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How do you improve the Bugatti Chiron? Make it faster on the corners

With a quad-turbocharged 16-cylinder engine, the Bugatti Chiron is nothing short of jaw-dropping. But there’s always room for improvement, according to the company. It introduced a more agile model named Chiron Sport during the Geneva Auto Show this week that promises to satisfy enthusiasts seeking a sharp, driver-oriented machine.

Leaving well-enough alone isn’t Bugatti’s way of thinking. The French company claims it has significantly improved the Chiron’s handling by putting together an upgrade package that delivers a stiffer suspension and more responsive steering. Torque vectoring — a technology that independently distributes torque to the wheels on each side of the car as needed — helps boost driver engagement.

Bugatti also added lightness, to borrow a phrase from Lotus founder Colin Chapman. It made parts like the intercooler cover and the windshield wiper arms out of carbon fiber, its engineers developed lighter wheels for the Sport, and they shaved excess mass from the rear window. All told, the newest version of the Chiron weighs approximately 40 pounds less than the regular model. It also has the honor of becoming the first production car equipped with carbon fiber windshield wiper arms.

“The Chiron Sport has become perceptibly more nimble, and its new agility, especially in tight corners, makes for a much more emotional experience for the driver on winding roads and handling circuits,” pledged company boss Stephan Winkelmann.

The engine remains essentially unchanged. It doesn’t need upgrades. Hand-built, the 8.0-liter 16-cylinder comfortably churns out 1,500 horsepower at 6,700 rpm and an asphalt-splitting 1,180 pound-feet of torque at 2,000 rpm. The power travels through a seven-speed dual-clutch automatic transmission and an all-wheel drive system before it reaches the road. It performs the benchmark 0-t0-60-mph sprint in 2.3 seconds.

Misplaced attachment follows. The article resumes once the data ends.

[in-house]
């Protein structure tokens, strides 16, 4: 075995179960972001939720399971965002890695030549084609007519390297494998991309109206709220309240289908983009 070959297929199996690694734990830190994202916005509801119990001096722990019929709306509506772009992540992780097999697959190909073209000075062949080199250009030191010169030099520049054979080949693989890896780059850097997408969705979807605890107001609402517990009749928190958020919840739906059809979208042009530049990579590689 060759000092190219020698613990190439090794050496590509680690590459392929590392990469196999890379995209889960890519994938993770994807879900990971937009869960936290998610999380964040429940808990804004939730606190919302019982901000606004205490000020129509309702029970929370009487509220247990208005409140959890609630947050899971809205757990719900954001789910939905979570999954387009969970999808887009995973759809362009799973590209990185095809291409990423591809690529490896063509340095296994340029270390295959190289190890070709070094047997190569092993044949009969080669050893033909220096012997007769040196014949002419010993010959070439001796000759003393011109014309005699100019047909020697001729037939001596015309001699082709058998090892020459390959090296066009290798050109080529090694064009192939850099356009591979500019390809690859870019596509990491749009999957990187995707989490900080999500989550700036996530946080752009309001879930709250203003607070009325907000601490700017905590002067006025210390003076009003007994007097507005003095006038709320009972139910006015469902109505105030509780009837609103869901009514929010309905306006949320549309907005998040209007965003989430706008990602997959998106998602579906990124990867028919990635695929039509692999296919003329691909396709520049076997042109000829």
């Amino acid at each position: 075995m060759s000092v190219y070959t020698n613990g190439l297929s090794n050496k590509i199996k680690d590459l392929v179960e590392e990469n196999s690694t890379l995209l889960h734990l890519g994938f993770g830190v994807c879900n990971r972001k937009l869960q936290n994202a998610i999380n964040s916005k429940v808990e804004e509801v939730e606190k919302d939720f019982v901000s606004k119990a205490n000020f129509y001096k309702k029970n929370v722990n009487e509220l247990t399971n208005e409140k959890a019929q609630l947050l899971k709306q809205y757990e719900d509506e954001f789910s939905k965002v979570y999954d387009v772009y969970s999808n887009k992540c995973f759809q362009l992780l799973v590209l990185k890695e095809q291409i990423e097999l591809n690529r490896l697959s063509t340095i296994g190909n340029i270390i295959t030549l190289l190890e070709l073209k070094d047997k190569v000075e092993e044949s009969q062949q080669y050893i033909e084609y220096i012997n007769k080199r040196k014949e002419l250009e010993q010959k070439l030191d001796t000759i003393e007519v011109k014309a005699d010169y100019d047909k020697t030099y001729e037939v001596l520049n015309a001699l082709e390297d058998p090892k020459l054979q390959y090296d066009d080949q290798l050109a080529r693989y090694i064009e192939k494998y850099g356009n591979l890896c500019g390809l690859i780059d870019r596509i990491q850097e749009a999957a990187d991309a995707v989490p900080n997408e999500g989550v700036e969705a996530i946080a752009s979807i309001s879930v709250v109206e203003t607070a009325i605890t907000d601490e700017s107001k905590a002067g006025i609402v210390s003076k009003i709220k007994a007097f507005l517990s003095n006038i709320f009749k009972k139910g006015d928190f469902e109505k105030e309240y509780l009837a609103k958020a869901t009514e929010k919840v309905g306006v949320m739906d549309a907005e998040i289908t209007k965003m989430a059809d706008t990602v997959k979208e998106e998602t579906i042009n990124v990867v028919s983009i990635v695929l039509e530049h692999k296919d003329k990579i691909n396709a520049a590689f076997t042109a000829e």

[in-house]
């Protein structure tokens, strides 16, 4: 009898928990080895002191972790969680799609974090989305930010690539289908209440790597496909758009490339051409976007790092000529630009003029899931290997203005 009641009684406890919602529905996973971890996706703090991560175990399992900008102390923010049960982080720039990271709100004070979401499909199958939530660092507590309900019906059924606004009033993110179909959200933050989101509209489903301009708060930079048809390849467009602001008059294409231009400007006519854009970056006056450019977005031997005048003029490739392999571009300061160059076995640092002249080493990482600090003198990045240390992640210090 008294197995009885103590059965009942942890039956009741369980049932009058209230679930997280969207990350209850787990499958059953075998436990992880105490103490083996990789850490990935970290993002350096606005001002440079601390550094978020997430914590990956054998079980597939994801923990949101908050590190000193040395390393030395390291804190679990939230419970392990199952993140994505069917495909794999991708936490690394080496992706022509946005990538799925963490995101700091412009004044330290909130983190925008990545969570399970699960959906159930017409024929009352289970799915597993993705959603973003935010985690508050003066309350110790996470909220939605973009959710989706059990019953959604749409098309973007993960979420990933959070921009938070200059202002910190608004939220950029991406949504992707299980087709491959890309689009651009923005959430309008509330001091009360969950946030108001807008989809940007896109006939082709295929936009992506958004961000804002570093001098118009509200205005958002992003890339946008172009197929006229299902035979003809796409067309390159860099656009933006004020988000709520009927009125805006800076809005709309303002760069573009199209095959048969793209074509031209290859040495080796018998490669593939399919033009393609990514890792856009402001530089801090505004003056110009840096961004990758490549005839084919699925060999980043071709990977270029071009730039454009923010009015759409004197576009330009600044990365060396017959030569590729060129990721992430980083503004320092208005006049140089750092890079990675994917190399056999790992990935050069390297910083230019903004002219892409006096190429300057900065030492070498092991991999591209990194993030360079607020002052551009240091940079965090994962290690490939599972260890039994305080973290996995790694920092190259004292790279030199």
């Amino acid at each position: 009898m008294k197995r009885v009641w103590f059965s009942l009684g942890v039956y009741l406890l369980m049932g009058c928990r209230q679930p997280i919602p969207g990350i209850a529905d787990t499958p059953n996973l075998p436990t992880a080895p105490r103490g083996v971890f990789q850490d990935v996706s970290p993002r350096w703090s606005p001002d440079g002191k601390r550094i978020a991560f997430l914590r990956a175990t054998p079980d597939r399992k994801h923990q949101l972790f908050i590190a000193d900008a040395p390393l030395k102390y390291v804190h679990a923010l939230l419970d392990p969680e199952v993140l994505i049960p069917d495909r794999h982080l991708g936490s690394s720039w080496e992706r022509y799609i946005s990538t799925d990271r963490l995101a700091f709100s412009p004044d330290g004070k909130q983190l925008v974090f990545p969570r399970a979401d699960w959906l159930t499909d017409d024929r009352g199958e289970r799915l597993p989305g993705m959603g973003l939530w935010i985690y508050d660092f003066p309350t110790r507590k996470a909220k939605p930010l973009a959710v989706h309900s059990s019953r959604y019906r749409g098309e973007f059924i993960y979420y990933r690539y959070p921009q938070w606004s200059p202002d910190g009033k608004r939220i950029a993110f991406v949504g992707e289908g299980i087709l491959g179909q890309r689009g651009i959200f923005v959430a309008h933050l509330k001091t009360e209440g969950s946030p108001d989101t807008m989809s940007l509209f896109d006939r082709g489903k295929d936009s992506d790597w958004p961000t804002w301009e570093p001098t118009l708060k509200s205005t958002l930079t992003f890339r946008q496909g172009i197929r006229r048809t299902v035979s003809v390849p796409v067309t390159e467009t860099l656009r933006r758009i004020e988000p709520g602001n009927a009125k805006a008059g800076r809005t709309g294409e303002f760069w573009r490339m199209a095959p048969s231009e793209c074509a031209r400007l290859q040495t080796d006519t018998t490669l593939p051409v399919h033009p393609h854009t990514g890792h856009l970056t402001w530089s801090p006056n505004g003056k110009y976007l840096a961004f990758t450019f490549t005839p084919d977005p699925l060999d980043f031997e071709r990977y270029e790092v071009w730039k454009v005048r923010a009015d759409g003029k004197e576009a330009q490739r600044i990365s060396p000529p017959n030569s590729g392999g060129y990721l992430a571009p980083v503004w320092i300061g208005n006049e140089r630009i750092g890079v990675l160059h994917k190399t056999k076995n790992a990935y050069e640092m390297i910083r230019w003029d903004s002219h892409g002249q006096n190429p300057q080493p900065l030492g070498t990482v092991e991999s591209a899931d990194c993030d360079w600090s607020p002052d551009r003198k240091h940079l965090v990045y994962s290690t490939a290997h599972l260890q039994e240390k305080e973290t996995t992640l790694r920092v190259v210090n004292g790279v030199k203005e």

The tweaks come at a cost. The standard Chiron starts at $2.9 million before options enter the equation. The Sport model costs nearly $3.7 million, a figure that makes it the most expensive car displayed at the Geneva show. Bugatti told Digital Trends it sold the example displayed in Geneva shortly after the event opened its doors. Fear not; you can still add one to your collection. Sport models are part of the Chiron’s 500-strong production run, so Bugatti will build as many as needed.

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Ronan Glon
Ronan Glon is an American automotive and tech journalist based in southern France. As a long-time contributor to Digital…
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